In Newark, Meier’s Site-Driven Design

October 7, 2013


A new, four-story, 90,000 square-foot, mixed use building in the Four Corners neighborhood of Newark, designed by Richard Meier & Partners, breaks away from all kinds of precedents.

It houses two charter schools on its top three floors, one laid out in an open plan, and the other more traditional. It’s adjacent to three residential housing units for educators, as part of a complex that’s known as Teachers School.

Moreover it’s built of brick. And red brick – not white – at that.

“It’s brick because Newark is a brick city,” says Remy Bertin, the project architect. “We wanted it to be part of the neighborhood, so the site drove a lot of what we did with the design.”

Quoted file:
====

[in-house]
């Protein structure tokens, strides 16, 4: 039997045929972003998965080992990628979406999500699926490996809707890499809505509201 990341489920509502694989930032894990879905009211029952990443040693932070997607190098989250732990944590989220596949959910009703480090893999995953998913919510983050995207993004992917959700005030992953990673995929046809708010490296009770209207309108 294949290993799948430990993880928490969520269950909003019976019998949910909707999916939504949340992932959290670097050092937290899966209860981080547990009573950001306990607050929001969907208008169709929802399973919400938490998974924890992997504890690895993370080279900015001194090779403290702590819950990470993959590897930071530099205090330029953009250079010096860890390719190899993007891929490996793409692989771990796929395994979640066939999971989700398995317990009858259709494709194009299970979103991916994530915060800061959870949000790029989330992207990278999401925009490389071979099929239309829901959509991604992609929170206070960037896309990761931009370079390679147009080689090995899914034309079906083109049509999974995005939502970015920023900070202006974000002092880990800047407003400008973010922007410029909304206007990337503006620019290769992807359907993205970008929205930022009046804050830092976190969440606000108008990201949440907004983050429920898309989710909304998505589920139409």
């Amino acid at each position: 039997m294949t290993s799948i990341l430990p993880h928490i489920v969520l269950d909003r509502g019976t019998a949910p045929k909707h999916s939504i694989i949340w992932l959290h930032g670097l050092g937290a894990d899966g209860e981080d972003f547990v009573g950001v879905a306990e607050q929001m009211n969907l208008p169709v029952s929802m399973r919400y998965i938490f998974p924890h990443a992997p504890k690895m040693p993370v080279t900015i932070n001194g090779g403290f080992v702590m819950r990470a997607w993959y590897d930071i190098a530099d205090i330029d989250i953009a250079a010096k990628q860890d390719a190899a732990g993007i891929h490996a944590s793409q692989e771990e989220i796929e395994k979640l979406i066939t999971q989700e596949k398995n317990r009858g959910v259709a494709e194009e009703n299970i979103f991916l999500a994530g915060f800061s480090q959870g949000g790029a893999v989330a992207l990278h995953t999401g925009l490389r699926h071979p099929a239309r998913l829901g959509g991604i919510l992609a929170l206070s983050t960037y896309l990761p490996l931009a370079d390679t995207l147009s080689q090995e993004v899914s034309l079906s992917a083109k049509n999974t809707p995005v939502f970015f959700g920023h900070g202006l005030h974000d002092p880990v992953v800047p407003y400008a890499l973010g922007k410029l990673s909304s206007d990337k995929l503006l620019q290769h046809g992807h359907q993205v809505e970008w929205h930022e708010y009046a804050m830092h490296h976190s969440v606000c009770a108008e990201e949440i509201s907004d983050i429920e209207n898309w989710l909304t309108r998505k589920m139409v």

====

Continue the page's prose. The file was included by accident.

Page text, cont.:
The architects, who developed the master plan for the residential, education and retail complex, looked around the city for visual cues, and then to the firm’s own work.

“There’s a dialog with our buildings – we use our own work as a guide,” he says. “It s a language that’s been applied and that references what we’ve done in the past. But probably there’s a lot less here, because haven’t done a masonry building in 40 years.”

The school could’ve been contextual white masonry, he acknowledges, since a number of theaters and other buildings in the neighborhood are clad in white-glazed terra cotta.

But it’s not – and that’s a thoughtful, bright and refreshing statement from Meier & Partners.

“It’s not an object in a field – it’s part of the very strong city fabric,” he says. “We expanded it in an area that has large blocks of buildings, so really it’s about creating a fabric amenable to pedestrians and retail use, and putting in buildings that are more contextual.”

The schools, completed on Sept. 25, are at 230 Halsey Street.

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